YMCA closures have led to disastrous financial shortcomings for one of the world’s largest … [+]
Amidst the continuing coronavirus pandemic, emergency operations are the top priority for The Y from coast to coast — but they are coming at a huge cost.
In a video titled ‘Stay With Us!,’ posted to its YouTube channel, the organization explains some of the different approaches being taken in different cities:
“Right now, Ys across the country are providing emergency child care for health care workers and first responders. Food for children without access to school meals. Shelter for at-risk populations. And outreach to seniors who face social isolation.”
But while invaluable to the populations that they serve, these emergency pivots are coming at a devastating price to The Y. The Greater Philadelphia YMCA laid off 4,000 workers, including 700 full-time positions — leaving just 61 employees between the organization’s 16 branches and 12 learning centers. In Columbus, Ohio, the local YMCA laid off 85% of its workforce, including 332 full-time employees. YMCA locations in Wisconsin are weathering a mass layoff notice of 660 “low-hour” workers and 40-full time employees.
Cumulative figures were not immediately available, but with the suspension of membership fees, a senior YMCA official estimated most clubs seeing layoffs and furloughs between 75% and 95% of total staff.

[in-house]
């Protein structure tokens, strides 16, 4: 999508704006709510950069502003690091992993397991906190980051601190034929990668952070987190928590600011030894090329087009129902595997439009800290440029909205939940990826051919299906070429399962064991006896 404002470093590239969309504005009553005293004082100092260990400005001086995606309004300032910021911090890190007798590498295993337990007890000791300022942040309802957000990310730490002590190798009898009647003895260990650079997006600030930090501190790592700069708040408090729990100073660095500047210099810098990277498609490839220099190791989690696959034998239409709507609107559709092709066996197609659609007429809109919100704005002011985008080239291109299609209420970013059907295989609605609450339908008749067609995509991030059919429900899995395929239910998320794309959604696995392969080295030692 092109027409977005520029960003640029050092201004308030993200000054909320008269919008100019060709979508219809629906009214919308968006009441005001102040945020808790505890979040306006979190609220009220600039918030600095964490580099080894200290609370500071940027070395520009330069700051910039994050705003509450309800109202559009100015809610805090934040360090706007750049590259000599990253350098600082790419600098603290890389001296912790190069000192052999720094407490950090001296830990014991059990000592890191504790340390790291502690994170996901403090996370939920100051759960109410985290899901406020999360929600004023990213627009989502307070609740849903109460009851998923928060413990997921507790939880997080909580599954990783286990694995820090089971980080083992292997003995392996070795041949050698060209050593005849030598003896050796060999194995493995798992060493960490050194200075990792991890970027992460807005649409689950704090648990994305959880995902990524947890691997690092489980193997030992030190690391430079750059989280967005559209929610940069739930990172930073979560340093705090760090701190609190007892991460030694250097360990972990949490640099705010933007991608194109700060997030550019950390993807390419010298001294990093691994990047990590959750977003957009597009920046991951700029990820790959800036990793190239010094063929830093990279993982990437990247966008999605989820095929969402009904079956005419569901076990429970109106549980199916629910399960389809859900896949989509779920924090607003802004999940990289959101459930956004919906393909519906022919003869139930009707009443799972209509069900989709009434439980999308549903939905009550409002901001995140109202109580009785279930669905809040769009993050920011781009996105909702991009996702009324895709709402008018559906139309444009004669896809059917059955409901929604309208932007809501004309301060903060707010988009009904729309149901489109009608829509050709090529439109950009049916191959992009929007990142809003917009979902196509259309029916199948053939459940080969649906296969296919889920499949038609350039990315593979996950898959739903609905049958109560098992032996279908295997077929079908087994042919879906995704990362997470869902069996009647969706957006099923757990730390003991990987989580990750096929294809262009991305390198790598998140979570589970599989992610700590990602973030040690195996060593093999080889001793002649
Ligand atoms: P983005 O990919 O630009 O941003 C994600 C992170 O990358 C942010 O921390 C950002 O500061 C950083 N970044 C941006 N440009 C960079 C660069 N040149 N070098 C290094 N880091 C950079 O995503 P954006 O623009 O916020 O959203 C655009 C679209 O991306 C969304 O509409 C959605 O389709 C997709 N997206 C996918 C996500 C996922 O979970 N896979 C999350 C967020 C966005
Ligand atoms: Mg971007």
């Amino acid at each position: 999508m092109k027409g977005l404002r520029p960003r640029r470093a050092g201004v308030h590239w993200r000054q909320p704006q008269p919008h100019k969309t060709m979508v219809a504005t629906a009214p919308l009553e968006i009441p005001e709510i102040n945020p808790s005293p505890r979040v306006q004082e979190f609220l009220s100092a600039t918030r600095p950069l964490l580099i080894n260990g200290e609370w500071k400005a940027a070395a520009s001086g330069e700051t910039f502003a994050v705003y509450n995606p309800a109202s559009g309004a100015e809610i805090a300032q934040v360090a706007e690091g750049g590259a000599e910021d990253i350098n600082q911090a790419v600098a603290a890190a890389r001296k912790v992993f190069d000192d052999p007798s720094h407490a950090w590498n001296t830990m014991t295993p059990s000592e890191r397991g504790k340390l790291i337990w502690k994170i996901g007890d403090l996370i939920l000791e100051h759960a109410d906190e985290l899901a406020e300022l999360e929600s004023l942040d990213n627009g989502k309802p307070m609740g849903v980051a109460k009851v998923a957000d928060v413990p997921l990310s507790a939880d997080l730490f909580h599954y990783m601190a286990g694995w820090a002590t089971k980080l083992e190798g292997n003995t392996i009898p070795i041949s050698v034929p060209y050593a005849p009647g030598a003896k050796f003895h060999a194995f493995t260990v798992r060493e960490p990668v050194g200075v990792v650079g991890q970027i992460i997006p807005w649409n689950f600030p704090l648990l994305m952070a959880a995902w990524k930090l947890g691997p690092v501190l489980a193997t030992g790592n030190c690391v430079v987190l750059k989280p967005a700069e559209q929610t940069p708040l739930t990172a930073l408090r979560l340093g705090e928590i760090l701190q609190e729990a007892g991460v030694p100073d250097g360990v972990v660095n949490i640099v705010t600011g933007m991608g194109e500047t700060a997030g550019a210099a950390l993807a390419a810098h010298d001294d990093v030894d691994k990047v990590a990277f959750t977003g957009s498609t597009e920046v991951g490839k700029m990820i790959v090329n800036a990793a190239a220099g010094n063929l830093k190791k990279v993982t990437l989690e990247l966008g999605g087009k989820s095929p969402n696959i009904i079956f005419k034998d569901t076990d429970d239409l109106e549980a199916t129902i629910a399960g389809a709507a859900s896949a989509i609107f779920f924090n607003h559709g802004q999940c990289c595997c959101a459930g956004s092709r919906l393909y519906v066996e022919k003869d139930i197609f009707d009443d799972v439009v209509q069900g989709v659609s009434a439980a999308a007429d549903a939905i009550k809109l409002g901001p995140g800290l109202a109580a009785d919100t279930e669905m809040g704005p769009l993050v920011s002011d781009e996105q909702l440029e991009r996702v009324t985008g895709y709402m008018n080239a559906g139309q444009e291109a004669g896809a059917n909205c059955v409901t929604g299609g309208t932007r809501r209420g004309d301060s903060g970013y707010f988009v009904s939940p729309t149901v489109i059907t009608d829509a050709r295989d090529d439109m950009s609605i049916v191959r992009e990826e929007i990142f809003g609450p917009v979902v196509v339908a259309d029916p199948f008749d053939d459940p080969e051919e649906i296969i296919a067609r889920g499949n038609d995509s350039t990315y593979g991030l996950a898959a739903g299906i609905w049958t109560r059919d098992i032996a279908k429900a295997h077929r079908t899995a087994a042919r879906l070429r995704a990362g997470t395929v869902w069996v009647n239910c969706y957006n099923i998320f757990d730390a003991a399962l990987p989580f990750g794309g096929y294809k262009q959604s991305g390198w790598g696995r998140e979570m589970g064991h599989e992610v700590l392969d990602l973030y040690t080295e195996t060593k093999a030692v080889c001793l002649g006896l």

“When this crisis is over, The Y will be there to help our communities recover,” the video voiceover explains. “But we can’t do it alone.”
In Illinois, The Y is converting some of its locations to emergency shelters, to help house more than 400 displaced individuals.
“The Y is known for its dependability in times of crisis and we take our responsibility to the community very seriously,” Richard Malone, President and CEO of the YMCA of Metro Chicago, told The Northwest Herald. “We’ve all heard repeatedly from health experts that social distancing is key to combating this crisis and, in order for it to work, we need to leave no stone unturned. Every pocket of society needs to be practicing social distancing and the Y is helping to ensure this.”
The YMCA of Greater Kalamazoo (Mich.) is one of many Ys around the country providing additional meals and snacks — increasing its output from 300 to 1,000 per day.
“While we will receive some reimbursement through the state, that is the least of our concerns,” Ben Davis, the organization’s Chief Advancement Officer told Second Wave Southwest Michigan. “Our goal and that of the Sherman Lake YMCA is to make sure our families survive this crisis. And it starts with making sure children and families don’t go hungry.”
And in western North Carolina, the Y has built out a ‘Virtual YMCA’ exercise approach to help keep its members healthy at home.
“We are in this for the long haul, and we need resources to address long-term community and member needs,” Paul Vest, president and CEO of the YMCA of Western North Carolina, told Mountain XPress. “Together we can meet this challenge and continue to deliver hope for all.”